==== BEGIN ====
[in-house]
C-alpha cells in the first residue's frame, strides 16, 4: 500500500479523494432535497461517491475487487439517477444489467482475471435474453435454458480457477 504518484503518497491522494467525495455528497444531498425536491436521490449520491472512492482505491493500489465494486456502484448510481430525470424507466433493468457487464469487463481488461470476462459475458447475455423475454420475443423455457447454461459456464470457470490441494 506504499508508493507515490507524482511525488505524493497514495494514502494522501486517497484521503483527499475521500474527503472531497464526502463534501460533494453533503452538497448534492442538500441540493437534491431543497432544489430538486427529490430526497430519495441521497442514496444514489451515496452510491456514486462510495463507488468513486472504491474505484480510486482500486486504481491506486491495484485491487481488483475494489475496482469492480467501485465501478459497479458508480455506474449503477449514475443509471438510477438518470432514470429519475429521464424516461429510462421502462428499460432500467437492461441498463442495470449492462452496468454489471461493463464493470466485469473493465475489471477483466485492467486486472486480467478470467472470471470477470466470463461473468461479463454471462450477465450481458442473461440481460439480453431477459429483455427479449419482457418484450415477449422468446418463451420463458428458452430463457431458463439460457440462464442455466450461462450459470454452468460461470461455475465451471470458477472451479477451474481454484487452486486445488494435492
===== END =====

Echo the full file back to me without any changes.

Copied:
[in-house]
C-alpha cells in the first residue's frame, strides 16, 4: 500500500479523494432535497461517491475487487439517477444489467482475471435474453435454458480457477 504518484503518497491522494467525495455528497444531498425536491436521490449520491472512492482505491493500489465494486456502484448510481430525470424507466433493468457487464469487463481488461470476462459475458447475455423475454420475443423455457447454461459456464470457470490441494 506504499508508493507515490507524482511525488505524493497514495494514502494522501486517497484521503483527499475521500474527503472531497464526502463534501460533494453533503452538497448534492442538500441540493437534491431543497432544489430538486427529490430526497430519495441521497442514496444514489451515496452510491456514486462510495463507488468513486472504491474505484480510486482500486486504481491506486491495484485491487481488483475494489475496482469492480467501485465501478459497479458508480455506474449503477449514475443509471438510477438518470432514470429519475429521464424516461429510462421502462428499460432500467437492461441498463442495470449492462452496468454489471461493463464493470466485469473493465475489471477483466485492467486486472486480467478470467472470471470477470466470463461473468461479463454471462450477465450481458442473461440481460439480453431477459429483455427479449419482457418484450415477449422468446418463451420463458428458452430463457431458463439460457440462464442455466450461462450459470454452468460461470461455475465451471470458477472451479477451474481454484487452486486445488494435492